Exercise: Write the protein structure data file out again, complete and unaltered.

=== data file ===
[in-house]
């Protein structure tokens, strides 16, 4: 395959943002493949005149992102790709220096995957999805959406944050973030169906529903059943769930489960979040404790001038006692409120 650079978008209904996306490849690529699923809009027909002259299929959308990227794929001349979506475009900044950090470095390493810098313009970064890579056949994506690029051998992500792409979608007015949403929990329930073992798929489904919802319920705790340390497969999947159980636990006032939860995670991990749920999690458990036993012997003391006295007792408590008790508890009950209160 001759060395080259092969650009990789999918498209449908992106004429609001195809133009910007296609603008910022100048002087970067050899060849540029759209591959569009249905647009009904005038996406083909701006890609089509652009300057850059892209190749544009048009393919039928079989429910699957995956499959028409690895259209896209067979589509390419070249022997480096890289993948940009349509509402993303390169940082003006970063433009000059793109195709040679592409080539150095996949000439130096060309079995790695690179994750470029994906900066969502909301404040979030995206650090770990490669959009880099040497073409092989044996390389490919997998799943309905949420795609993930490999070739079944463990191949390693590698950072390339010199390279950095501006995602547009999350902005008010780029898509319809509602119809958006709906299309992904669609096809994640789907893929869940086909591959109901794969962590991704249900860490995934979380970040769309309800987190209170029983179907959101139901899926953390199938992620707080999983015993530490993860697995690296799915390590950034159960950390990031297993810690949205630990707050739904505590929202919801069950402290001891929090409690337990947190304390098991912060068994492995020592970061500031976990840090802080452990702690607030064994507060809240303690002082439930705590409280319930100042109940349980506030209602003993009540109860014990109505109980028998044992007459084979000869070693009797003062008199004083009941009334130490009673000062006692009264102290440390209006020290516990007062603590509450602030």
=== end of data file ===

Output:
[in-house]
């Protein structure tokens, strides 16, 4: 395959943002493949005149992102790709220096995957999805959406944050973030169906529903059943769930489960979040404790001038006692409120 650079978008209904996306490849690529699923809009027909002259299929959308990227794929001349979506475009900044950090470095390493810098313009970064890579056949994506690029051998992500792409979608007015949403929990329930073992798929489904919802319920705790340390497969999947159980636990006032939860995670991990749920999690458990036993012997003391006295007792408590008790508890009950209160 001759060395080259092969650009990789999918498209449908992106004429609001195809133009910007296609603008910022100048002087970067050899060849540029759209591959569009249905647009009904005038996406083909701006890609089509652009300057850059892209190749544009048009393919039928079989429910699957995956499959028409690895259209896209067979589509390419070249022997480096890289993948940009349509509402993303390169940082003006970063433009000059793109195709040679592409080539150095996949000439130096060309079995790695690179994750470029994906900066969502909301404040979030995206650090770990490669959009880099040497073409092989044996390389490919997998799943309905949420795609993930490999070739079944463990191949390693590698950072390339010199390279950095501006995602547009999350902005008010780029898509319809509602119809958006709906299309992904669609096809994640789907893929869940086909591959109901794969962590991704249900860490995934979380970040769309309800987190209170029983179907959101139901899926953390199938992620707080999983015993530490993860697995690296799915390590950034159960950390990031297993810690949205630990707050739904505590929202919801069950402290001891929090409690337990947190304390098991912060068994492995020592970061500031976990840090802080452990702690607030064994507060809240303690002082439930705590409280319930100042109940349980506030209602003993009540109860014990109505109980028998044992007459084979000869070693009797003062008199004083009941009334130490009673000062006692009264102290440390209006020290516990007062603590509450602030």